Hello. I bought my first horse a few months ago. I have searched and asked around for an answer to my question but can't seem to find an answer to my specific question.
I lead my horse out to pasture in the morning and as soon as I take his halter off (rope halter always attached to rope lead) he turns and bucks, trots, and rears over to his hay (I always fill hay bag before bringing him out). He doesn't come at me though. He usually turns, takes a few strides, then does his thing. Then sometimes throughout the day he will canter around the pasture and buck and rear - sometimes I am outside fence, other times I see him from the window. It seems he is just excitable and not aggresive. He seems to be very food motivated as he usually trots right over to his hay. Any information/ advice is appreciated.

Thanks
My mares are both pretty frisky when turned out, especially in the cold weather, your horse is just feeling good. Since you're a new horse owner I will offer this advice: always make sure your horse is facing you and standing still before you remove his halter.
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post #5 of 17 Old 01-04-2016, 11:27 AM
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Location: Pennsylvania
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Quote:
Originally Posted by HombresArablegacy View Post
My mares are both pretty frisky when turned out, especially in the cold weather, your horse is just feeling good. Since you're a new horse owner I will offer this advice: always make sure your horse is facing you and standing still before you remove his halter.
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I agree. As long as your horse behaves while being led out and lets you take his halter off, there is nothing to be concerned about
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post #6 of 17 Old 01-04-2016, 04:21 PM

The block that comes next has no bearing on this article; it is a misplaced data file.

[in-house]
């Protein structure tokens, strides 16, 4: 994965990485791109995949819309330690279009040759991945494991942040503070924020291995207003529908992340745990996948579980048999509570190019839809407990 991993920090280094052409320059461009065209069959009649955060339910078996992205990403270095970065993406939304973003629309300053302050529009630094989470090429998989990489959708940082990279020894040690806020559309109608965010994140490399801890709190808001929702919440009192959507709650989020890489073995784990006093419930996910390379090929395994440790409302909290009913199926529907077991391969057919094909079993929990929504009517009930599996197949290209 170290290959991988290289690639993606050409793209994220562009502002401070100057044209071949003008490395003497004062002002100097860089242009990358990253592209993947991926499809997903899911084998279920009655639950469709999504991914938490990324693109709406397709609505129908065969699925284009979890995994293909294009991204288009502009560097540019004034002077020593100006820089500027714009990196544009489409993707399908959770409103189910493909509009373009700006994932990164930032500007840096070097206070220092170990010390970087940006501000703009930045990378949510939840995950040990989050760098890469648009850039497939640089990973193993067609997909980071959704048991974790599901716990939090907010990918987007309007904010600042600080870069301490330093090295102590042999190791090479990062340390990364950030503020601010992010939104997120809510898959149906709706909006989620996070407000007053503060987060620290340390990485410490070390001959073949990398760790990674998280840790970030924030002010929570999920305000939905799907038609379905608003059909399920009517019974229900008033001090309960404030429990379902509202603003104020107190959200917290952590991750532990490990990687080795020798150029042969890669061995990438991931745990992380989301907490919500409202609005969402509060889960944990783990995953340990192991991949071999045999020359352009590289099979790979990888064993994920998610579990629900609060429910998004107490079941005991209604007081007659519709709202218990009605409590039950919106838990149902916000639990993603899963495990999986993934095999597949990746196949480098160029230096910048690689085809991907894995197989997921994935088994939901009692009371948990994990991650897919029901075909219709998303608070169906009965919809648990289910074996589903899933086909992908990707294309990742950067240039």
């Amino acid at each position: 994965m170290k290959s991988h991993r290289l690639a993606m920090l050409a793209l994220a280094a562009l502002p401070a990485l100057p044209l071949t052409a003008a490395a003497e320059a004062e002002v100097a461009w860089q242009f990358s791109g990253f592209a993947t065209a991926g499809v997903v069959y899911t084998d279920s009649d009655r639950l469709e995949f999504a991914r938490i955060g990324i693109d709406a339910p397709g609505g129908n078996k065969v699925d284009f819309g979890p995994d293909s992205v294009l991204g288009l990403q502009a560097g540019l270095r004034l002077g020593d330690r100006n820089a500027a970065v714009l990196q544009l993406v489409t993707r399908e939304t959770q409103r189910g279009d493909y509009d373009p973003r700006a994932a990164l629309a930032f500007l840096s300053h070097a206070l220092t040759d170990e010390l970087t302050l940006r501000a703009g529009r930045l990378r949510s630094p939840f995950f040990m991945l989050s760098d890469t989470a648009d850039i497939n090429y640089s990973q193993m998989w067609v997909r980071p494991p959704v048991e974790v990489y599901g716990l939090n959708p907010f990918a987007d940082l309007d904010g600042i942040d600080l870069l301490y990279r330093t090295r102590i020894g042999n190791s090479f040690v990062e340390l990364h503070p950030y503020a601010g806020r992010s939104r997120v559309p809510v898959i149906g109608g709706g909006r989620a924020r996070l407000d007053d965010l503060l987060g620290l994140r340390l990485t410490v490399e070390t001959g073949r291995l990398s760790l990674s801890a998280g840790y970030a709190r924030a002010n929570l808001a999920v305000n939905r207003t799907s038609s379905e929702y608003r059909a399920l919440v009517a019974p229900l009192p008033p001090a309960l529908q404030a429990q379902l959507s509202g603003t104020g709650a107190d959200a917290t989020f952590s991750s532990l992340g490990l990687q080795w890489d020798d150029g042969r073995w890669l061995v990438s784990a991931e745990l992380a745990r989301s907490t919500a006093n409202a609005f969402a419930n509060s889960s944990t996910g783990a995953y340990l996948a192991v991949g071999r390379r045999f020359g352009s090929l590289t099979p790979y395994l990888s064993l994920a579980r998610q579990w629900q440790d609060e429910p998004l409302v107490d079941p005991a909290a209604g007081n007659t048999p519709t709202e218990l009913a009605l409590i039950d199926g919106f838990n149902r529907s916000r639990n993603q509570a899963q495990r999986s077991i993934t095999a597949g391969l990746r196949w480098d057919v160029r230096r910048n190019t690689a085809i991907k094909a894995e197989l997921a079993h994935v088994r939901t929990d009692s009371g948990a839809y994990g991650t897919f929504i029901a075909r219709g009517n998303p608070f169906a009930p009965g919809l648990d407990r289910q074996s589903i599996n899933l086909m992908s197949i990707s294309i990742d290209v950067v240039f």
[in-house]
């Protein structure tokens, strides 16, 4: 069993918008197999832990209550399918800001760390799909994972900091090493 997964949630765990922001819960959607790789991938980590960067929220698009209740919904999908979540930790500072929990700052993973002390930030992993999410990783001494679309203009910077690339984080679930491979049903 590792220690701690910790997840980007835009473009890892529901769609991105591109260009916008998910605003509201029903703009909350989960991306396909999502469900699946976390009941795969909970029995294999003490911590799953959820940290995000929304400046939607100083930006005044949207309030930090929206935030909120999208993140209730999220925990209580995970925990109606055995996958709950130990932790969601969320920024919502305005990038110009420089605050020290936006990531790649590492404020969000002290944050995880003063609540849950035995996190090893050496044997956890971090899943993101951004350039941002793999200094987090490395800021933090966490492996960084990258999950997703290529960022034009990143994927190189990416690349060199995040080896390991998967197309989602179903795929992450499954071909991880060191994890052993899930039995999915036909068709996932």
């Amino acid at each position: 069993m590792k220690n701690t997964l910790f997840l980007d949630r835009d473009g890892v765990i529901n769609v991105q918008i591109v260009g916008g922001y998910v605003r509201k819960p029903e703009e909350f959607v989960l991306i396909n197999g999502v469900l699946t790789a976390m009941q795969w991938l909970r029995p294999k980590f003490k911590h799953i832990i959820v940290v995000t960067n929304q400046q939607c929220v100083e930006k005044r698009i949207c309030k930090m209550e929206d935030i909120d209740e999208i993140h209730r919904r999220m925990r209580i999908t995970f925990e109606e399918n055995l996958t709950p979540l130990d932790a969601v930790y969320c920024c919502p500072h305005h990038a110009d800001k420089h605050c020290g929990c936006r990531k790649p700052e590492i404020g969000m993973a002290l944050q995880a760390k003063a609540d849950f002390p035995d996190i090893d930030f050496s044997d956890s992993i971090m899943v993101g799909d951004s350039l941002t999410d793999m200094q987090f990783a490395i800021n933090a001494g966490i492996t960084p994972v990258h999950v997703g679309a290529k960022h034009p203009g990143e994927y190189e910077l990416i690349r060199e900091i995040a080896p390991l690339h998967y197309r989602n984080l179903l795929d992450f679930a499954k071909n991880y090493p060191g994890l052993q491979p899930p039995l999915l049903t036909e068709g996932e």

Foal
 
Join Date: Jun 2015
Location: Nevada
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Sounds like your horse is just frisky and playful...but...

I would be hesitant to allow kicking (as in double back feet) anywhere near you. It might just be in play now, but you're effectively teaching the horse that it is ok to do that. But one double barrel kick can kill a person, despite the horse doing it out of play, fear, or aggression.
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post #7 of 17 Old 01-05-2016, 09:49 AM
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Location: Scotland
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Mines does this all the time, completely normal, my pony goes straight in to the field has a roll then attacks the rest of the herd. They all end up galloping around the field for a few moments then get tired and stop lol.
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post #8 of 17 Old 01-05-2016, 09:52 AM
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The foal loves to roll
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post #9 of 17 Old 01-06-2016, 08:34 AM Thread Starter
Foal
 
Join Date: Dec 2015
Location: CT
Posts: 4
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Quote:
Originally Posted by Reiningcatsanddogs View Post
It could be a situation of simple exuberance, but there are a few questions people will need to have answered to give the most accurate feedback.

What is the extent of his training?